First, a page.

Formidable Instruments: Formal Analysis and the Invention of 'Theory'
The goal of this project is to historicize the French and American linguistic turns, in part by showing how granting organizations like the Rockefeller Foundation shaped the research programs and itineraries of U.S. and émigré structuralists like Roman Jakobson, steering them to import a new brand of structuralist linguistics into Occupied Europe. In France, rationalists like Michel Foucault, the subject of this seminar paper, found radical political potential in the quantification andlogical description of language associated with structural linguistics. For reasons I seek to understand, the French connection between formal analysis and radical politics was destroyed when U.S. literary scholars invented a new genre known as ‘theory’ in the 1970s. This project is driven by the belief that we need to revisit this moment of methodological fermentationin order to develop new ways of combining the ethical imperatives of the humanities with the technical tools developed by analytic reason, tools that in my discipline of literary studies banner fly under banners as various as cognitive science, neuroscience, the digital humanities, and materialism.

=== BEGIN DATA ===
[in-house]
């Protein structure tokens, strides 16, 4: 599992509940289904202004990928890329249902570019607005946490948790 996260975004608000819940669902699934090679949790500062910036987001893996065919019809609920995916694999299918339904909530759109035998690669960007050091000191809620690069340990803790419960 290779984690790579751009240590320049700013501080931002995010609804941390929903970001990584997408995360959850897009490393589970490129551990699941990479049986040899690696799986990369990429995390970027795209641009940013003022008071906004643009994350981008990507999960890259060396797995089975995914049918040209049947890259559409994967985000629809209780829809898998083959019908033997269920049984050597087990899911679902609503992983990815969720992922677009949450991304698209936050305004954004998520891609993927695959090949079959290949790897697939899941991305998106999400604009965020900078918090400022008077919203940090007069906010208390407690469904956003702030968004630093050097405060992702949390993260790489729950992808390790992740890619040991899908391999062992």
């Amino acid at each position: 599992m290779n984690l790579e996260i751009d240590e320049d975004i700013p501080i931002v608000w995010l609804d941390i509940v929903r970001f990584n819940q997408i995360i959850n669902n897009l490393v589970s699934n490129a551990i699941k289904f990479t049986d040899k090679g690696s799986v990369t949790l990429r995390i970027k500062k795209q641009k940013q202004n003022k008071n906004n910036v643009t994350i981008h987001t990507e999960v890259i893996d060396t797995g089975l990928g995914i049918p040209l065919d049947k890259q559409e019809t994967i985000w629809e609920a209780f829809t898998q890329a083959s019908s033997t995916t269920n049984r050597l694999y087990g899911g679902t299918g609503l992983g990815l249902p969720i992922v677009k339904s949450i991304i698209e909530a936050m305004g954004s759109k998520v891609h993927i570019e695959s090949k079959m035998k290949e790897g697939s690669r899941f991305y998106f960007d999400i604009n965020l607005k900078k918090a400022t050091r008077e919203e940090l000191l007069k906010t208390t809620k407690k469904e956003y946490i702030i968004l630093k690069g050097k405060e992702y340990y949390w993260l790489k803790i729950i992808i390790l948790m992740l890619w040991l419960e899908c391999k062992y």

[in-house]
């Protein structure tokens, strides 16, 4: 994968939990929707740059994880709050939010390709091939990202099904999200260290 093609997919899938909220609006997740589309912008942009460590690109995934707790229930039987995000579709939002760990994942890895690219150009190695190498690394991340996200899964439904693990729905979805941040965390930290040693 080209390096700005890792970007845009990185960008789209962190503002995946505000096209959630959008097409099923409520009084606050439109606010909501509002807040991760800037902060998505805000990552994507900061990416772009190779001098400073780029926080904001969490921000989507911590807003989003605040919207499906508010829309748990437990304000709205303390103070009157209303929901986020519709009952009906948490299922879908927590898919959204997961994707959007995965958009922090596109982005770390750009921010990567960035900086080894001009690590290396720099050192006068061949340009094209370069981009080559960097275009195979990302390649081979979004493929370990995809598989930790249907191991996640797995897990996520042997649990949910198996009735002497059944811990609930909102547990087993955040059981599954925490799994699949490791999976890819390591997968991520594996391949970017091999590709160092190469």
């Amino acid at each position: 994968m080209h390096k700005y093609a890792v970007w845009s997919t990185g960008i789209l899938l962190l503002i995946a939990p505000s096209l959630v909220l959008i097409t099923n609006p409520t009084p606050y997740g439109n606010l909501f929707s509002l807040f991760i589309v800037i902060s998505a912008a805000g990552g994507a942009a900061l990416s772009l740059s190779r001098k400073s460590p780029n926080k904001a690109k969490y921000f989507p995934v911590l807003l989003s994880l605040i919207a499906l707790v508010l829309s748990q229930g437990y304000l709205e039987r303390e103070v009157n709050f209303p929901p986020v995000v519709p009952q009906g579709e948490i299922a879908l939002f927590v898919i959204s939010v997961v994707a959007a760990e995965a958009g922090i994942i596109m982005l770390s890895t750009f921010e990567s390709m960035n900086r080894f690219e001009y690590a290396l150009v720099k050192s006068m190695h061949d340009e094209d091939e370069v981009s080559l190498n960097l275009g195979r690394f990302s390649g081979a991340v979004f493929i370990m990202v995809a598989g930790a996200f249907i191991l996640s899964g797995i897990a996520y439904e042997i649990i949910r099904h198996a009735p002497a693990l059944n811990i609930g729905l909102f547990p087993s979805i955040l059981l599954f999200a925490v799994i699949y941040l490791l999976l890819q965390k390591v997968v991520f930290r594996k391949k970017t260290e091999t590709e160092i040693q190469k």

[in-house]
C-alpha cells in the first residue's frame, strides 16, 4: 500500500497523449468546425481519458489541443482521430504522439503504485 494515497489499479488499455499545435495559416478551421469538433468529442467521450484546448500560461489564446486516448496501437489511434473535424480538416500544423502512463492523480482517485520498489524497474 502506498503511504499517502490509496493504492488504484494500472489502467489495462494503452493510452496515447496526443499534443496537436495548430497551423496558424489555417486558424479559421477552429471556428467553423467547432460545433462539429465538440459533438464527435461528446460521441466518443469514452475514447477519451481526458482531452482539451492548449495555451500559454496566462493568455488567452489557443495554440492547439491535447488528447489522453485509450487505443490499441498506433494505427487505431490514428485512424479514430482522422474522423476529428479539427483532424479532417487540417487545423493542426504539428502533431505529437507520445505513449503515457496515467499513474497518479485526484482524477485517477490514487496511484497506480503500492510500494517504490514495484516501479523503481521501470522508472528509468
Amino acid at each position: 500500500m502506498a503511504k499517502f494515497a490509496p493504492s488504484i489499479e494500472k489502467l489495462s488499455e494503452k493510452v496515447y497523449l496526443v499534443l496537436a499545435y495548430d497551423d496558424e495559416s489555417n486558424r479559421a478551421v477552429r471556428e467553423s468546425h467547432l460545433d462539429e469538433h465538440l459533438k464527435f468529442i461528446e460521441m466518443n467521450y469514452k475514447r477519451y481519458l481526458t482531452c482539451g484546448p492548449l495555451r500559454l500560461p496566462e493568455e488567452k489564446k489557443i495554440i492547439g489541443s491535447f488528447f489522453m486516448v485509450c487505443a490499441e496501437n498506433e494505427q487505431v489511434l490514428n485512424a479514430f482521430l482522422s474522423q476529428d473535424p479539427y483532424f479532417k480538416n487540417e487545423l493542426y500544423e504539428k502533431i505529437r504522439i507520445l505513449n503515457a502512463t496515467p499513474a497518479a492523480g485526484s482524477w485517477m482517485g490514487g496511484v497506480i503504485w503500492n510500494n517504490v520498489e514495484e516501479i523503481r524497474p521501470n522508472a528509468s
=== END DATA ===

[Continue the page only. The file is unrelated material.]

Though an indispensable part of the theoretical toolkits of literary critics, genre has not received the kind of historical attention it deserves. This project builds off of my article on the long history of local color. In tracing the itineraries of the concepts that would come to name the major literary genres in America, I seek to understand both how these genres came to be named and how we might best map out genres. This kind of mapping has become newly possible through the introduction of computational methods and large digital archives. I believe that it is consequently important to understand how well the names we use to designate our genres actually describe their leading features. Finally, I believe that we are now in a place to test a core moral belief of the humanities: that archives are inherently exclusionary and oppressive. How might an investigation of the history of American genres double as a test of the digital archive itself?